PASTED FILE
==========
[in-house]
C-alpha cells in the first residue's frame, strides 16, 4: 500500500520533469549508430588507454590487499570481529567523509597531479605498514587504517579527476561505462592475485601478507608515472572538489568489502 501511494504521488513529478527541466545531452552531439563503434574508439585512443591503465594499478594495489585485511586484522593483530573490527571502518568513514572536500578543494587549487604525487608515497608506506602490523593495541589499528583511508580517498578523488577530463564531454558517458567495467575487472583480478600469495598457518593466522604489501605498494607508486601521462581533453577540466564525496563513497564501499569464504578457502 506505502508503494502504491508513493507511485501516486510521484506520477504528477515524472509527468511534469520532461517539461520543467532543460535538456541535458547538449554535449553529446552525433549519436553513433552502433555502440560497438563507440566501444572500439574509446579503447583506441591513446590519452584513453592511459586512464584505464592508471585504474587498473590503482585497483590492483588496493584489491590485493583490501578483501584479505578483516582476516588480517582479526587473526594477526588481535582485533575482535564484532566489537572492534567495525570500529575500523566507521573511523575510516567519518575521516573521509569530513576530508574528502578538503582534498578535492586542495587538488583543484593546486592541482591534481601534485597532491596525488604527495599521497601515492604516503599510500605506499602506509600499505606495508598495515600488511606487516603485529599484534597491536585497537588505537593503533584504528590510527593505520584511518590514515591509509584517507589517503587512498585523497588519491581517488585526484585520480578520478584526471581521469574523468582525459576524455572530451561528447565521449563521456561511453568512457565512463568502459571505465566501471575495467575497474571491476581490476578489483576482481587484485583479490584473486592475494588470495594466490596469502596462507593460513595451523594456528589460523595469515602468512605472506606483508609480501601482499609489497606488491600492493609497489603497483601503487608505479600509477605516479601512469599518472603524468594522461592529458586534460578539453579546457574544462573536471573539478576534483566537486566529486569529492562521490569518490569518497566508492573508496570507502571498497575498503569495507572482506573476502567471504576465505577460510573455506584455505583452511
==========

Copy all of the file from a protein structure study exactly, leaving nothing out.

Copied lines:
[in-house]
C-alpha cells in the first residue's frame, strides 16, 4: 500500500520533469549508430588507454590487499570481529567523509597531479605498514587504517579527476561505462592475485601478507608515472572538489568489502 501511494504521488513529478527541466545531452552531439563503434574508439585512443591503465594499478594495489585485511586484522593483530573490527571502518568513514572536500578543494587549487604525487608515497608506506602490523593495541589499528583511508580517498578523488577530463564531454558517458567495467575487472583480478600469495598457518593466522604489501605498494607508486601521462581533453577540466564525496563513497564501499569464504578457502 506505502508503494502504491508513493507511485501516486510521484506520477504528477515524472509527468511534469520532461517539461520543467532543460535538456541535458547538449554535449553529446552525433549519436553513433552502433555502440560497438563507440566501444572500439574509446579503447583506441591513446590519452584513453592511459586512464584505464592508471585504474587498473590503482585497483590492483588496493584489491590485493583490501578483501584479505578483516582476516588480517582479526587473526594477526588481535582485533575482535564484532566489537572492534567495525570500529575500523566507521573511523575510516567519518575521516573521509569530513576530508574528502578538503582534498578535492586542495587538488583543484593546486592541482591534481601534485597532491596525488604527495599521497601515492604516503599510500605506499602506509600499505606495508598495515600488511606487516603485529599484534597491536585497537588505537593503533584504528590510527593505520584511518590514515591509509584517507589517503587512498585523497588519491581517488585526484585520480578520478584526471581521469574523468582525459576524455572530451561528447565521449563521456561511453568512457565512463568502459571505465566501471575495467575497474571491476581490476578489483576482481587484485583479490584473486592475494588470495594466490596469502596462507593460513595451523594456528589460523595469515602468512605472506606483508609480501601482499609489497606488491600492493609497489603497483601503487608505479600509477605516479601512469599518472603524468594522461592529458586534460578539453579546457574544462573536471573539478576534483566537486566529486569529492562521490569518490569518497566508492573508496570507502571498497575498503569495507572482506573476502567471504576465505577460510573455506584455505583452511